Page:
Opened: 9 June, 2018
Closed: 29 October, 2018
Purpose: Exploring the impact of visual media on the experience of music through the work of music photographer Henry Diltz.
Content: The exhibition included 18 photographs by Henry Diltz. These images captured candid moments in the lives of notable musicians–all of whom would likely have been familiar with a significant portion of the Museum’s demographic–like Joni Mitchell, Neil Young, the Doors, the Rolling Stones, and more. Supplementing the photographs were a small number of high-resolution scans from Diltz’s personal diaries from dates adjancent or directly related to the dates of the photographs. Excerpts of a video interview that I had with Diltz were also included in the presentation.
Setting: The gallery was configured to mimic an art/photography gallery, with photographs displayed on unadorned walls. As a play on the question of the relationship between music and visual media, and as a nod to the familiar outdoor landscapes featured in the photographs, a soundscape composed of field recordings from similar locations (meadows, city streets, farms, etc) was played from ceiling-mounted speakers. A feedback station invited visitors to answer the questions “What do these photographs sound like? What does your favorite music look like?” Perhaps predictably, responses to the questions were largely based on the familiarity of the visitors with the musicians photographed. Some responses referenced the political energy and turmoil of the 1960s and 70s–whether as direct lived experience or otherwise, while others invoked the work of the specific musicians pictured, while still more refered to the soundscape.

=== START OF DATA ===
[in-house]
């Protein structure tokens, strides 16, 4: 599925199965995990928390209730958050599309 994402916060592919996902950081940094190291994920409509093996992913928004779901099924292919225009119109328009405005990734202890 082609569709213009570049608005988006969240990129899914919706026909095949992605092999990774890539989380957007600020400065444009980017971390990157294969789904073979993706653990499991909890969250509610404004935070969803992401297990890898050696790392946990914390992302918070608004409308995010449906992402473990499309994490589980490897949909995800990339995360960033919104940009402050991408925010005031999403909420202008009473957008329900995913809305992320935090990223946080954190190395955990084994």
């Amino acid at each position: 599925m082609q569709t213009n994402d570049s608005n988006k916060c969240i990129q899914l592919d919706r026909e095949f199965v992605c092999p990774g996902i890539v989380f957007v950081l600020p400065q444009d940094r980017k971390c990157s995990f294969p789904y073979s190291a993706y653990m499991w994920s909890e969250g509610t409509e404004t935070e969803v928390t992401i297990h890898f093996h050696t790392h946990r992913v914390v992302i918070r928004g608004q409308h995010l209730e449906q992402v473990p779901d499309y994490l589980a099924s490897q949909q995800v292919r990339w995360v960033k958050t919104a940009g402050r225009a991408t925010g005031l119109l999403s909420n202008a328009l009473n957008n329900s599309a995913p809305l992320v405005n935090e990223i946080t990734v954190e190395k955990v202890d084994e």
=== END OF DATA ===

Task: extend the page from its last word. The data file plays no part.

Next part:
A short video of the exhibition near the end of installation: